“Where is our mom? Is she in a refrigerated truck? A crematorium?” Wendy Paquette says not knowing the answer is preventing her from sleeping.
A full week after her mother, Barbara Paquette, died of COVID-19 at the long-term care facility at Montreal’s LaSalle Hospital, Paquette’s family still has no idea where her body is.
“It’s nightmarish. I can’t get the vision of the truck out of my head.”
The LaSalle Hospital residence is one of the CHSLDs — the acronym by which long-term care homes are known in Quebec — listed as being in a critical situation, with more than 50 per cent of its residents having tested positive for COVID-19.
As of April 16, 66 residents in the 115-bed facility have confirmed cases of COVID-19 and 15 others have died.
Guillaume Bérubé, a spokesperson for the health agency for the region, CIUSSS de l’Ouest-de-l’Île-de-Montréal, confirmed refrigerated trucks have been installed outside the LaSalle, Douglas and Lakeshore hospitals.
“If there’s a lack of space in the morgue, the refrigerated truck is an extension of the morgue outside the hospital,” he said.
He would not confirm whether the trucks are being used to store bodies now.
At Friday’s daily provincial briefing, Health Minister Danielle McCann said the ministry would look into the Paquette’s situation.
“What we have stressed from the beginning is the importance of communication with the families, especially to know where their loved ones are,” she said. “We need to provide support — moral support — to the families who are going through what they are going through.”
No chance to say goodbye
Barbara Paquette had been a resident of the LaSalle Hospital residence since 2018. She had Alzheimer’s and needed round-the-clock care.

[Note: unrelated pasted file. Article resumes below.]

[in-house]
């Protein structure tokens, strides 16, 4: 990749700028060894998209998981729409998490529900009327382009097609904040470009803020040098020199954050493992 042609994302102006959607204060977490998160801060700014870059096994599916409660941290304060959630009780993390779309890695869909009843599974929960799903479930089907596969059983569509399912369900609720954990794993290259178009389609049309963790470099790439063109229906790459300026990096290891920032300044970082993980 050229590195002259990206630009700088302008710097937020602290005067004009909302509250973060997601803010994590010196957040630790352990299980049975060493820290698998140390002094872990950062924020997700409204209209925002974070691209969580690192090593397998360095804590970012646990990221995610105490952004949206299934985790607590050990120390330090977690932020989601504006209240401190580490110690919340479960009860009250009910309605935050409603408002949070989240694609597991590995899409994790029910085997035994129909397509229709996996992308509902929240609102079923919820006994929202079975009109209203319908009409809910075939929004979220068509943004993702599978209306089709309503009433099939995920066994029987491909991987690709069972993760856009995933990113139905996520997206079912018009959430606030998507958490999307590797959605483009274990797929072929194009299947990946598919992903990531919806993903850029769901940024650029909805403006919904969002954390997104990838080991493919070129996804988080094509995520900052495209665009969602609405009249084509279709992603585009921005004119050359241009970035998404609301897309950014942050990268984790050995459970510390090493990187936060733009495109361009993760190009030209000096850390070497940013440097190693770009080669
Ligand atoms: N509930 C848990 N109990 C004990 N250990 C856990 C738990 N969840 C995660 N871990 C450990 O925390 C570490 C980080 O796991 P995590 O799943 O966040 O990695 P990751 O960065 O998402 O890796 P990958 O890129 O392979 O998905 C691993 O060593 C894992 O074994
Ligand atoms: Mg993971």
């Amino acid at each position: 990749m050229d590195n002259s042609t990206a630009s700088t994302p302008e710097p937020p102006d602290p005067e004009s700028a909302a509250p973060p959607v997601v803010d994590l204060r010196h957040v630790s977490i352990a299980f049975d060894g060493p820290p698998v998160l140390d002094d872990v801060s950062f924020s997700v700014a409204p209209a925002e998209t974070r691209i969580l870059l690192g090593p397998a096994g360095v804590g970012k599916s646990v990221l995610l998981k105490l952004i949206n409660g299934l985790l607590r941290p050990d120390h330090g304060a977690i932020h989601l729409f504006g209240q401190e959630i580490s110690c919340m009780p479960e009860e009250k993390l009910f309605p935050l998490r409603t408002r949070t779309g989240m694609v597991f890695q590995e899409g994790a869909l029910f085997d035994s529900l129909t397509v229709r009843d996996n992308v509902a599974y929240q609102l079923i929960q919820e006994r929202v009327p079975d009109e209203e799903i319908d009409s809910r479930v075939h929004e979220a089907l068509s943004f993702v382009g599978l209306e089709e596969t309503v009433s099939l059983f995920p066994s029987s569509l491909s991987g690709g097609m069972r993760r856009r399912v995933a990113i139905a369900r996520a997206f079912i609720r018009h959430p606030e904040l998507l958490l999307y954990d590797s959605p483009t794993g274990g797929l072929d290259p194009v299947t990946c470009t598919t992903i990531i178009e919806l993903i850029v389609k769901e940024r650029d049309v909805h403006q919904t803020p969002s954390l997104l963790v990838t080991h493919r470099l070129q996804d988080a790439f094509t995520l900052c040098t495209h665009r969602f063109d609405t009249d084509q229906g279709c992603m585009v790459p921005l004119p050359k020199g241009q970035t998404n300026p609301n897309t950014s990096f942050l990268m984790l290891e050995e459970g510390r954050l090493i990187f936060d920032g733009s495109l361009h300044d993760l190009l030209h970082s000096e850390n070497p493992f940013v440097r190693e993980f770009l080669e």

Wendy Paquette said that other than her mother’s cognitive decline, the 84-year-old was in great physical health, with no other underlying conditions.
On March 30, staff called Paquette to let her know her mother had tested positive for COVID-19.
“We really felt that she was healthy, and she could fight it naturally,” Paquette said.
The next time staff called, however, it was to tell the family to prepare to say goodbye.
Paquette said the procedures involved in getting permission to go to her mother’s bedside were explained to her. Even with all of the personal protective equipment, staff informed Paquette that she herself had an 80 per cent chance of contracting the coronavirus.
“We said, ‘Maybe we could FaceTime,’ and again, we were discouraged against that,” Paquette said.
“It was described to us as, ‘Do you really want to see her in that state?’ And [we were] told she was not lucid.”
In the end, Paquette and her family did not see her in person or through FaceTime.
Barbara Paquette died on April 9.
In the eight days since, Paquette says the family has not heard a single word about her mother’s whereabouts.
“We are phoning and phoning and trying to get through to people, but they don’t pick up,” said Paquette.
“We need information to move forward as a family — for closure.”
Bérubé said the normal procedure is to inform the family immediately following a death and to ask if they have a contract with a funeral home, before the body is moved to the morgue.
Either the hospital administration or the funeral home then calls the family to make further arrangements.
However, Paquette said when staff called to inform them of their mother’s death, they were told Health Canada would be the one issuing the death certificate, and that the family would be contacted.
In the confusion surrounding this pandemic, it now appears the family either misunderstood or were misinformed by the person who called them.
“We don’t have a funeral home. We don’t have a death certificate. We don’t have remains!” Paquette said.
“It’s very disturbing for us to even imagine that she’s somewhere in a refrigerated truck waiting. We don’t like to think of it like that, but it can very well be the reality.”
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